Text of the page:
Having determined on quitting “the London of the States,” as my friends the Yankees call New York, I had bag and baggage conveyed on board a steamer bound for Albany. The arrangements and accommodations on board this boat were superb, and surpassed any thing of the kind I ever met with in Europe, on the same scale; and the groups of well-dressed passengers fully indicated the general prosperity of the country.
The distance between New York and Albany is about 165 miles. The scenery on the Hudson is said to be the most beautiful of any in America, and I believe cannot be surpassed in any country. Many of the beauties of rich European scenery are to be found along the banks of that noble river. In the highlands, about fifty miles from New York, is West Point, on which stands a strong fortress, containing an arsenal, a military-school, and a garrison. It is romantically situated among lofty crags and mountains, which rise above the level of the water from 1100 to 1500 feet. There are many handsome country seats and villages between West Point and Hudson, where the river is more than a mile wide.
After a passage of about sixteen or seventeen hours, we arrived at Albany. The charge for passage, including dinner and tea, was only three dollars; and the day following the cost was reduced, through the spirit of opposition, to one dollar.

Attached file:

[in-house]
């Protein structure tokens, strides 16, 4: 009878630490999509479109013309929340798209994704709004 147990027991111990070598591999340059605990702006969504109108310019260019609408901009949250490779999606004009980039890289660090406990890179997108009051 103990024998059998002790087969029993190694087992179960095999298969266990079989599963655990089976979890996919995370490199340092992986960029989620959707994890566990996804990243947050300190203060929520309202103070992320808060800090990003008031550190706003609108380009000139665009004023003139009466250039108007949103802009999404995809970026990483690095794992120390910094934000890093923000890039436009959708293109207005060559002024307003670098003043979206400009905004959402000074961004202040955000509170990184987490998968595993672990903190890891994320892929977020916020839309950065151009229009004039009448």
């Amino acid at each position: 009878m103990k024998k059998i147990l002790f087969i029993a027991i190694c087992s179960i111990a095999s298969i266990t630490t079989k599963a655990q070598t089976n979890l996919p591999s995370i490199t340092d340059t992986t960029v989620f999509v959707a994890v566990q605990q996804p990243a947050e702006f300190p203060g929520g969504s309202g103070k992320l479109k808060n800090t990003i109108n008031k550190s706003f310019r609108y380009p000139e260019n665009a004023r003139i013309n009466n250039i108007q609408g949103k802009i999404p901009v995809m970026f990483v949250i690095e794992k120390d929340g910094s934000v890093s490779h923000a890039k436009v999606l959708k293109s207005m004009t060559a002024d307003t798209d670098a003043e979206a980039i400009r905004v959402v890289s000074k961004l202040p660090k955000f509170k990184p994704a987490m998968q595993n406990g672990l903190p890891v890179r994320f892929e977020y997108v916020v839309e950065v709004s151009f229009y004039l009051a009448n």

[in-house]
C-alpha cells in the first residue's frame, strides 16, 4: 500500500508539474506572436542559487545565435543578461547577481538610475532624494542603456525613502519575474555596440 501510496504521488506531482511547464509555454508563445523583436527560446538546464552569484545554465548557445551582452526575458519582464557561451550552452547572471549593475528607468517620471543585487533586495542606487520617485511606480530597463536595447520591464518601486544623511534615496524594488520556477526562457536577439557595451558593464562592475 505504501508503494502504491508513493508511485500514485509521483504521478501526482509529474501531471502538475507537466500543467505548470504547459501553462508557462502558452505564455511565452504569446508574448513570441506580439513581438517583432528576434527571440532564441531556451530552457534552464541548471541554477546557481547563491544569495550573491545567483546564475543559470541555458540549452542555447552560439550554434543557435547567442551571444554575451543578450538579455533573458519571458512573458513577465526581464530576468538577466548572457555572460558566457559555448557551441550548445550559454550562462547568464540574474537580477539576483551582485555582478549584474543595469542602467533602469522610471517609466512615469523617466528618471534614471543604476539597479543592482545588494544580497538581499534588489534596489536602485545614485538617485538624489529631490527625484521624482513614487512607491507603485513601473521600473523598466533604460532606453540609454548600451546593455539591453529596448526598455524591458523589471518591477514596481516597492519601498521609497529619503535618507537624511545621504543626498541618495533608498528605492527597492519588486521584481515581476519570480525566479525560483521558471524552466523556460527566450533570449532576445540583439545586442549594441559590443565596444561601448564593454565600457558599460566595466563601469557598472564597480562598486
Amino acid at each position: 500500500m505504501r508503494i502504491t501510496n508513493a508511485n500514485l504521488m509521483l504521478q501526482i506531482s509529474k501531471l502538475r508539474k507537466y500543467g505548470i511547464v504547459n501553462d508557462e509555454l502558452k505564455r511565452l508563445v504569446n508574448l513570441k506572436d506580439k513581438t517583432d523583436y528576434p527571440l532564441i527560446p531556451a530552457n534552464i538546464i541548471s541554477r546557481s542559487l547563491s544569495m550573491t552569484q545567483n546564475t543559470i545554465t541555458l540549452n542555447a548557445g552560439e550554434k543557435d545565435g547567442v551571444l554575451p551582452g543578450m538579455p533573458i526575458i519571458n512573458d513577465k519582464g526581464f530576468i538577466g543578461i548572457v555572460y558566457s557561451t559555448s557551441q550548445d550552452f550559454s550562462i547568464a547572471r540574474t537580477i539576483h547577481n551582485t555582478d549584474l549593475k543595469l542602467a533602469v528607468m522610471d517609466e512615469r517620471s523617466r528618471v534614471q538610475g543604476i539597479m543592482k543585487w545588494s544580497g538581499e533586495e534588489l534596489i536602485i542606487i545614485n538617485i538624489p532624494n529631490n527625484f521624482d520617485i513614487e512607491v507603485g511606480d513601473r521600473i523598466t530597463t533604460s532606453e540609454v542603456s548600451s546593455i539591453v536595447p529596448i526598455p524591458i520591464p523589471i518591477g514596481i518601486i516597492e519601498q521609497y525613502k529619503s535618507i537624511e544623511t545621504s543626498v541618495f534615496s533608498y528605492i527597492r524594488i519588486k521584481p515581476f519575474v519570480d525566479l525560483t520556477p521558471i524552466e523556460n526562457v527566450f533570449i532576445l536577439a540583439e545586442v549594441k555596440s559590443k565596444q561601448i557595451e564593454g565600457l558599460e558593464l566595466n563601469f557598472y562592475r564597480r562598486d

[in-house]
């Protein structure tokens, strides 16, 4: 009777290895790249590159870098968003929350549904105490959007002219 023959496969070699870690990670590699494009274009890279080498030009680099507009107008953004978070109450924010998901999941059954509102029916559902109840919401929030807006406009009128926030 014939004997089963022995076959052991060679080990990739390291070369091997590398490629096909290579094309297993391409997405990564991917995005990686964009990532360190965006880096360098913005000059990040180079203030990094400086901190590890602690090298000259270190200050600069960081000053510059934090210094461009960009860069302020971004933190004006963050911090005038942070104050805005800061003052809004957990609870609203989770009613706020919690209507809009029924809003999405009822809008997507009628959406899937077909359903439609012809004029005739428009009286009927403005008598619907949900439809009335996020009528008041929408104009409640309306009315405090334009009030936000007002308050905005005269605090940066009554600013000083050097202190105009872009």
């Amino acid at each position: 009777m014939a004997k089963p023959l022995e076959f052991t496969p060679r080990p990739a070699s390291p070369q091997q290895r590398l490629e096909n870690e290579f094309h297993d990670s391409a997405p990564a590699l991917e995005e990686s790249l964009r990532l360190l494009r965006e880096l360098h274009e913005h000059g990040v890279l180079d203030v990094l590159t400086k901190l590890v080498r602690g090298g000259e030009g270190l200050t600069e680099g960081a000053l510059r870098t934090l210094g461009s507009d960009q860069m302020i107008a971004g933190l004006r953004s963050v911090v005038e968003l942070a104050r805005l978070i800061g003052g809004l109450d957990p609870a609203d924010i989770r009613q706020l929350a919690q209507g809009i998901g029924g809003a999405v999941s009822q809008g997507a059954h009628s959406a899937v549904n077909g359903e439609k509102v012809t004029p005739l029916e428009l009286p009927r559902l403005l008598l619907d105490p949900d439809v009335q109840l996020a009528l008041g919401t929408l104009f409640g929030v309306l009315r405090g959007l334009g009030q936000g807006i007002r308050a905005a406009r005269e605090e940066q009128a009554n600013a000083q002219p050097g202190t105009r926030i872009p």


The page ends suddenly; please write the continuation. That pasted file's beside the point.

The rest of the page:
Albany is the legislative capital of New York. It is a handsome city, and one of the oldest in the Union. Most of the houses are built of wood, which, when tastefully painted (not often the case) have rather a pleasing appearance. The situation of this city is advantageous, both from the direct communication which it enjoys with the Atlantic, by means of sloops and schooners, and the large tract of back country which it commands. A trade with Canada is established by means of the Erie and Hudson canal. The capitol, and other public buildings, are large and handsome, and being constructed of either brick or stone, give the city a respectable appearance.
Albany, in 1614, was first settled by the Dutch, and was by them called Orange. On its passing into the hands of the English, in 1664, its present name was given to it, in honour of the Duke of York. It was chartered in 1686.